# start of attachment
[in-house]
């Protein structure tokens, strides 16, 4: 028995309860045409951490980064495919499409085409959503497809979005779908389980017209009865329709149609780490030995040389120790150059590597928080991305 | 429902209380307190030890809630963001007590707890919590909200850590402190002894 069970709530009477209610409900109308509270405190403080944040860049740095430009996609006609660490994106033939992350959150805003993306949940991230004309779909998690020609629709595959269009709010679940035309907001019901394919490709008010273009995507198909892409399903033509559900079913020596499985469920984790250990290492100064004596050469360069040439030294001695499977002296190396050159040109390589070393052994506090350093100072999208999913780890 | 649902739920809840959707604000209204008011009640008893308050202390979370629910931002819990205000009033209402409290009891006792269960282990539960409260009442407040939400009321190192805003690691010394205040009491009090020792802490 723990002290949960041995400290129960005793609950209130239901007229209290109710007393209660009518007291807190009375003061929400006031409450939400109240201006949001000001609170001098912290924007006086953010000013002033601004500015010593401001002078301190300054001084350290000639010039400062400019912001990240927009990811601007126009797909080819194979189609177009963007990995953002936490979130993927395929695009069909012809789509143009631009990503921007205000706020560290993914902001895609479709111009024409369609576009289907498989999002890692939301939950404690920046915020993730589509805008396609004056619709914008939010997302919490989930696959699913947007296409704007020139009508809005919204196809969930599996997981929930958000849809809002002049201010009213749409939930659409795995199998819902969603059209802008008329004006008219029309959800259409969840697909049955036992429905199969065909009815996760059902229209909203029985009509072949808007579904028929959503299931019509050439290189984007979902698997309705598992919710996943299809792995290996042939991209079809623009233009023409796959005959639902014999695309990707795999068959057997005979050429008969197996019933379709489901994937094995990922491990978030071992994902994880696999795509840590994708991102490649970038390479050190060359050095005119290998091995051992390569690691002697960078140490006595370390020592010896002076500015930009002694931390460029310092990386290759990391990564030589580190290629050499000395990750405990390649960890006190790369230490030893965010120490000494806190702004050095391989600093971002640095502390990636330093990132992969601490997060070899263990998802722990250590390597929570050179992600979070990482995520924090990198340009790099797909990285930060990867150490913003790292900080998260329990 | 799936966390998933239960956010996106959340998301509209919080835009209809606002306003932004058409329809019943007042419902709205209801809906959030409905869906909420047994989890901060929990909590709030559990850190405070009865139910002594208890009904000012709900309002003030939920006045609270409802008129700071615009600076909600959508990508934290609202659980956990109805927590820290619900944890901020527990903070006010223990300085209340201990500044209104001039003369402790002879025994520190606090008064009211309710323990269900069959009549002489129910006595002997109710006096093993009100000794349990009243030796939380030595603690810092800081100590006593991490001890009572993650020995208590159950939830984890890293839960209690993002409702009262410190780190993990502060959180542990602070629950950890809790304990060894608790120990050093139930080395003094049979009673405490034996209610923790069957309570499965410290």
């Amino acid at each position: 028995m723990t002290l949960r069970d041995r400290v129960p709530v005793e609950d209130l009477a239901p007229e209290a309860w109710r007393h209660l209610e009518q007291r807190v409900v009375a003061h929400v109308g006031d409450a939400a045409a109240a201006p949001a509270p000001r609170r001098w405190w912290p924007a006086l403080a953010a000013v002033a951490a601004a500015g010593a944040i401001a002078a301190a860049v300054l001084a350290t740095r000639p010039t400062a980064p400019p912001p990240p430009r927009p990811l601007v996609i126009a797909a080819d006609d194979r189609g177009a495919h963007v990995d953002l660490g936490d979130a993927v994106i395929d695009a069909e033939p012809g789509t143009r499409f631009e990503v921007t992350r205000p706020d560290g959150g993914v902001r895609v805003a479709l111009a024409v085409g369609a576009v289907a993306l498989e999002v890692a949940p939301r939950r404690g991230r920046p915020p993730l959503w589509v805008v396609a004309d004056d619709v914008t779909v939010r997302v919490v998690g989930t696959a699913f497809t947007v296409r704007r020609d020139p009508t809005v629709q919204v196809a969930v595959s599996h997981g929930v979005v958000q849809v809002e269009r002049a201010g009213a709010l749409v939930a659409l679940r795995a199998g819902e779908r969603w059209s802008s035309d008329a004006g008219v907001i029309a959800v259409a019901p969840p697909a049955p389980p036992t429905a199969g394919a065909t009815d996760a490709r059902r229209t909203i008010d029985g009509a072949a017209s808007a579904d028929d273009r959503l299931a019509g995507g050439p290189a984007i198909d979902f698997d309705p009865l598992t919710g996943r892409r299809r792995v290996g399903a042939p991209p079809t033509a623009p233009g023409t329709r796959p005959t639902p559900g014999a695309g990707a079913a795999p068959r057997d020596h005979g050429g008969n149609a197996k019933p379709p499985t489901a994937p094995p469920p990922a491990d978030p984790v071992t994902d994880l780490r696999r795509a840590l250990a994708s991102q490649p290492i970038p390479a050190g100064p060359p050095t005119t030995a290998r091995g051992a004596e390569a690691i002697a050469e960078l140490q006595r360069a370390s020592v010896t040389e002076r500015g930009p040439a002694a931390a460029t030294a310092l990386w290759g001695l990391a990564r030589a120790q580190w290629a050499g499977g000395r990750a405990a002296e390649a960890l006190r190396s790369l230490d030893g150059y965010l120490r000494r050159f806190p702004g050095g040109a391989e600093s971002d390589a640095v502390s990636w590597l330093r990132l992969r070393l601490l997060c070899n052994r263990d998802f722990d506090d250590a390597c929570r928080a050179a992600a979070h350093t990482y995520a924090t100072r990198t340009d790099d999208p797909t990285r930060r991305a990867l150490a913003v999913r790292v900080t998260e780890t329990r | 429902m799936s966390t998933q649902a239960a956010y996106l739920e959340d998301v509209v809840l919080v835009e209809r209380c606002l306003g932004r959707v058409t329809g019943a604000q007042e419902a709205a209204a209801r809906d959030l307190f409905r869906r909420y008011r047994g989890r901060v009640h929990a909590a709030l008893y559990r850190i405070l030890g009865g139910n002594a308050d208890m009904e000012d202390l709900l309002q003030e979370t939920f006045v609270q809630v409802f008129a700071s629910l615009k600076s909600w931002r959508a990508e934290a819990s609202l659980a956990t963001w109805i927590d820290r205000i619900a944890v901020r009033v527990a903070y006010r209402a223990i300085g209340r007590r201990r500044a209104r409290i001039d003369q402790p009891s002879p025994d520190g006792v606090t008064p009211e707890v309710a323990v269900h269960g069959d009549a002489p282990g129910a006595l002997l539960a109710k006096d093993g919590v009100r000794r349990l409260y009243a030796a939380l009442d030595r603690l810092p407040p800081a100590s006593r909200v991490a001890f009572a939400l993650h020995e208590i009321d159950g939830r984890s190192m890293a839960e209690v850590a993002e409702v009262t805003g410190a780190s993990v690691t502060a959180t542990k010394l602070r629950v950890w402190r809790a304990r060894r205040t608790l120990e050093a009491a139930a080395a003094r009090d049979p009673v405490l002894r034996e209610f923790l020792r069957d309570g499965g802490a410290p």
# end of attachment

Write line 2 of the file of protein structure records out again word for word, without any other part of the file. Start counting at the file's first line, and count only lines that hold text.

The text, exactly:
């Protein structure tokens, strides 16, 4: 028995309860045409951490980064495919499409085409959503497809979005779908389980017209009865329709149609780490030995040389120790150059590597928080991305 | 429902209380307190030890809630963001007590707890919590909200850590402190002894 069970709530009477209610409900109308509270405190403080944040860049740095430009996609006609660490994106033939992350959150805003993306949940991230004309779909998690020609629709595959269009709010679940035309907001019901394919490709008010273009995507198909892409399903033509559900079913020596499985469920984790250990290492100064004596050469360069040439030294001695499977002296190396050159040109390589070393052994506090350093100072999208999913780890 | 649902739920809840959707604000209204008011009640008893308050202390979370629910931002819990205000009033209402409290009891006792269960282990539960409260009442407040939400009321190192805003690691010394205040009491009090020792802490 723990002290949960041995400290129960005793609950209130239901007229209290109710007393209660009518007291807190009375003061929400006031409450939400109240201006949001000001609170001098912290924007006086953010000013002033601004500015010593401001002078301190300054001084350290000639010039400062400019912001990240927009990811601007126009797909080819194979189609177009963007990995953002936490979130993927395929695009069909012809789509143009631009990503921007205000706020560290993914902001895609479709111009024409369609576009289907498989999002890692939301939950404690920046915020993730589509805008396609004056619709914008939010997302919490989930696959699913947007296409704007020139009508809005919204196809969930599996997981929930958000849809809002002049201010009213749409939930659409795995199998819902969603059209802008008329004006008219029309959800259409969840697909049955036992429905199969065909009815996760059902229209909203029985009509072949808007579904028929959503299931019509050439290189984007979902698997309705598992919710996943299809792995290996042939991209079809623009233009023409796959005959639902014999695309990707795999068959057997005979050429008969197996019933379709489901994937094995990922491990978030071992994902994880696999795509840590994708991102490649970038390479050190060359050095005119290998091995051992390569690691002697960078140490006595370390020592010896002076500015930009002694931390460029310092990386290759990391990564030589580190290629050499000395990750405990390649960890006190790369230490030893965010120490000494806190702004050095391989600093971002640095502390990636330093990132992969601490997060070899263990998802722990250590390597929570050179992600979070990482995520924090990198340009790099797909990285930060990867150490913003790292900080998260329990 | 799936966390998933239960956010996106959340998301509209919080835009209809606002306003932004058409329809019943007042419902709205209801809906959030409905869906909420047994989890901060929990909590709030559990850190405070009865139910002594208890009904000012709900309002003030939920006045609270409802008129700071615009600076909600959508990508934290609202659980956990109805927590820290619900944890901020527990903070006010223990300085209340201990500044209104001039003369402790002879025994520190606090008064009211309710323990269900069959009549002489129910006595002997109710006096093993009100000794349990009243030796939380030595603690810092800081100590006593991490001890009572993650020995208590159950939830984890890293839960209690993002409702009262410190780190993990502060959180542990602070629950950890809790304990060894608790120990050093139930080395003094049979009673405490034996209610923790069957309570499965410290």